How universities are failing finance students

One of us (Marcos Lopez de Prado) has been interviewed on the topic of educational training in the finance field by Institutional Investor. A brief synopsis of this interview is below. The full article is HERE.

How Universities Are Failing Finance Students

With investment shops fighting over mathematicians and engineers, a Guggenheim executive argues that finance degrees and departments “face irrelevancy.”

In an “Invited Editorial Comment,” in Institutional Investor, Marcos López de Prado takes higher finance education and academic research to task for operating in a vacuum outside the pragmatic world of industry. Holder of a couple of PhDs himself (financial economics and mathematical finance, both summa cum laude), López de Prado believes the discipline and its practitioners face irrelevancy without implementing major changes. In fact, asset managers are already feverishly competing with one another for ivory tower–raised mathematicians, engineers, and scholars of physics and statistics.

“The presence of financial academia is fading, something that was unthinkable 10 years ago,” writes López de Prado. “The edge is not yet another reincarnation of the capital asset pricing model,” he says. It’s in analyzing untapped data sources, such as satellite images of crops and tunnel traffic, via techniques learned outside the classroom. FinTech, big data, machine learning, and even quantum computing will render formal finance education even more irrelevant, he believes. …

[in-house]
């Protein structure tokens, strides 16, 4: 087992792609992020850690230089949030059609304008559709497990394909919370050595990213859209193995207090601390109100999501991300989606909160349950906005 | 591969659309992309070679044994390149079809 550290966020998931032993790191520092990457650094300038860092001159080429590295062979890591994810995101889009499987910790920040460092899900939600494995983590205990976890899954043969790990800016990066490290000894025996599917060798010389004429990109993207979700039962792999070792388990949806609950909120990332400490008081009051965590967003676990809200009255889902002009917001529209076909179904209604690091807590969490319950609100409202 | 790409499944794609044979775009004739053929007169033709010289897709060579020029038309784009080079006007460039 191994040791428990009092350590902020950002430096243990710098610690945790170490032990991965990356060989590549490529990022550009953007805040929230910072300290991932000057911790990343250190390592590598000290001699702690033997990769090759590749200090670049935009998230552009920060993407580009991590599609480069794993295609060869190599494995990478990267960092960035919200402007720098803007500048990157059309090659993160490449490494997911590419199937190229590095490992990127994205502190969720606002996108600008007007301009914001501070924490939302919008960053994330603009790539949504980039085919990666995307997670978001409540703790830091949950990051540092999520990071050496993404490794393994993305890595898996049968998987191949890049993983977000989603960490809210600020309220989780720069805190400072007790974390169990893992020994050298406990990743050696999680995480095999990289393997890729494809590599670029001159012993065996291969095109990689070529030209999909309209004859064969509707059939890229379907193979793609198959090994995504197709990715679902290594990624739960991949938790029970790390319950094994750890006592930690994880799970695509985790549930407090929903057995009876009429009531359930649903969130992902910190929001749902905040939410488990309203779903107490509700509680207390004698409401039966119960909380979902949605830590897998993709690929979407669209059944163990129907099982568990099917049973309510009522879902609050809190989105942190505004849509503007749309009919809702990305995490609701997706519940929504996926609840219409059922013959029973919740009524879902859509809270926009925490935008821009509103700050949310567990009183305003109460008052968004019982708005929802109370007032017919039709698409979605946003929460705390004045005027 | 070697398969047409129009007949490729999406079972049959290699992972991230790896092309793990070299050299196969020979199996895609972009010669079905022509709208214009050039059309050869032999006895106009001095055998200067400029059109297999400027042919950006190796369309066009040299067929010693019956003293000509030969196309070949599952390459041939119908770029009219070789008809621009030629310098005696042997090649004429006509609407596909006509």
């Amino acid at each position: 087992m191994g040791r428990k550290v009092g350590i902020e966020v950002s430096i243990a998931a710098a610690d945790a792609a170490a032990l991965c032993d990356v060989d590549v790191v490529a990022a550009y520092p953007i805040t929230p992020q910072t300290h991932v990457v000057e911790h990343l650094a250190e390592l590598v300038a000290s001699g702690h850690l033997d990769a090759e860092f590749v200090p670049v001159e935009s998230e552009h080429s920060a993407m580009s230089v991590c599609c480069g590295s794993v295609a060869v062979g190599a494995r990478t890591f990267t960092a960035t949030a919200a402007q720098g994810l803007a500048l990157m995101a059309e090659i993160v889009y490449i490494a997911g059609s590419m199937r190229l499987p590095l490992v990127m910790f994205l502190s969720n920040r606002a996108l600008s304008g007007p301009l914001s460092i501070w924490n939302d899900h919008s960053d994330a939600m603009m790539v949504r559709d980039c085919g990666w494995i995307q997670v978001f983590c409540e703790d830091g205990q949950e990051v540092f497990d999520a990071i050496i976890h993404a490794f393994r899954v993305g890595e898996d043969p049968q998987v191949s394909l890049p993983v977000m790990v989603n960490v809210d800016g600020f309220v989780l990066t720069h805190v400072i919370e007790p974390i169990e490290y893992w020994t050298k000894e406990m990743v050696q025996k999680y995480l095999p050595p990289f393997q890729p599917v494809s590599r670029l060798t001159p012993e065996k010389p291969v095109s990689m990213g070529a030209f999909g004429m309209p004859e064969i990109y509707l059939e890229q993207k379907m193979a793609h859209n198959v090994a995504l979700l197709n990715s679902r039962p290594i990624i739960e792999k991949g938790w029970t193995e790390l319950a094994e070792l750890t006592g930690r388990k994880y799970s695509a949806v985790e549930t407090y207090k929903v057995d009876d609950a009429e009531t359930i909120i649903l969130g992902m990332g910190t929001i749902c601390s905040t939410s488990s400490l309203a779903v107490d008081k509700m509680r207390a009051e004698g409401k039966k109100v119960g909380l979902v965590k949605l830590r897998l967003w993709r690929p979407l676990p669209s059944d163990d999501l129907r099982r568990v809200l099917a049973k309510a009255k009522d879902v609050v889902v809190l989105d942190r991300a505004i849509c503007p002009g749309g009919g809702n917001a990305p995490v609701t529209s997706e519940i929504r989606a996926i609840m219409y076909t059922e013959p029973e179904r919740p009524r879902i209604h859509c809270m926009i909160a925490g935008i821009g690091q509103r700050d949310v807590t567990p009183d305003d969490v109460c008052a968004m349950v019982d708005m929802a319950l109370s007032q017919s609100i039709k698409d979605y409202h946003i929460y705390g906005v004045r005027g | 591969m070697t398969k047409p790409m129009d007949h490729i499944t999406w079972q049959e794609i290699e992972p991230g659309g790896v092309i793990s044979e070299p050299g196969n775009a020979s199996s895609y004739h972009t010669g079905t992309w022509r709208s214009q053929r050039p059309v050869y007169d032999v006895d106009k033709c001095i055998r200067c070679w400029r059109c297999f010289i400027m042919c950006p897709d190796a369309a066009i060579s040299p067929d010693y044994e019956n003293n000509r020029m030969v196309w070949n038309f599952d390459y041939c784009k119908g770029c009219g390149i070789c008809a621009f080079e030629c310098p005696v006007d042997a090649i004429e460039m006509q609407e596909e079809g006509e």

“Half of the books about finance are written by authors who have not practiced what they teach,” he says in an interview. “They contain extremely elegant mathematics that describe a world that does not exist. The other half of the books are written by authors who offer explanations absent of any academic theory. They misuse mathematical tools to describe actual observations.”

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